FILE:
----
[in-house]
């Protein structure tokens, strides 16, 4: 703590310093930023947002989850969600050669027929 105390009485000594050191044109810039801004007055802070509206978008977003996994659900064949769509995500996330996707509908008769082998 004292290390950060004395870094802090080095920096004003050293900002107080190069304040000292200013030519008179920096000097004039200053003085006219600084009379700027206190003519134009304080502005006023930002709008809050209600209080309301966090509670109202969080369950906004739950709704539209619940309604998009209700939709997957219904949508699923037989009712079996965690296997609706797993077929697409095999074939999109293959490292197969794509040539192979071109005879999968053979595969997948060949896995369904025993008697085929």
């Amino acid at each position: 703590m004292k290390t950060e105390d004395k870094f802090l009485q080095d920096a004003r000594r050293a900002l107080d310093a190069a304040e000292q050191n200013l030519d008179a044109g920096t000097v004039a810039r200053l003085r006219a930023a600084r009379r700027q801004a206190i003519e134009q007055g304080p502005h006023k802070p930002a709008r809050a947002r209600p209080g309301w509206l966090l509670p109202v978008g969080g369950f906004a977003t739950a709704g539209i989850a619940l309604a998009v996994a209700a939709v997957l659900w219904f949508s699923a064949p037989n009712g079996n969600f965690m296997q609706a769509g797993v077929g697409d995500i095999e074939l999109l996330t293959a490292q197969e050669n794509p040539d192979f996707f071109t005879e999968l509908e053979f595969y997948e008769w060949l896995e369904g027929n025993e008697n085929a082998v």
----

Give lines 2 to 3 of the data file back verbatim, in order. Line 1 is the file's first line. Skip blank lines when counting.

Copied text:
């Protein structure tokens, strides 16, 4: 703590310093930023947002989850969600050669027929 105390009485000594050191044109810039801004007055802070509206978008977003996994659900064949769509995500996330996707509908008769082998 004292290390950060004395870094802090080095920096004003050293900002107080190069304040000292200013030519008179920096000097004039200053003085006219600084009379700027206190003519134009304080502005006023930002709008809050209600209080309301966090509670109202969080369950906004739950709704539209619940309604998009209700939709997957219904949508699923037989009712079996965690296997609706797993077929697409095999074939999109293959490292197969794509040539192979071109005879999968053979595969997948060949896995369904025993008697085929």
């Amino acid at each position: 703590m004292k290390t950060e105390d004395k870094f802090l009485q080095d920096a004003r000594r050293a900002l107080d310093a190069a304040e000292q050191n200013l030519d008179a044109g920096t000097v004039a810039r200053l003085r006219a930023a600084r009379r700027q801004a206190i003519e134009q007055g304080p502005h006023k802070p930002a709008r809050a947002r209600p209080g309301w509206l966090l509670p109202v978008g969080g369950f906004a977003t739950a709704g539209i989850a619940l309604a998009v996994a209700a939709v997957l659900w219904f949508s699923a064949p037989n009712g079996n969600f965690m296997q609706a769509g797993v077929g697409d995500i095999e074939l999109l996330t293959a490292q197969e050669n794509p040539d192979f996707f071109t005879e999968l509908e053979f595969y997948e008769w060949l896995e369904g027929n025993e008697n085929a082998v």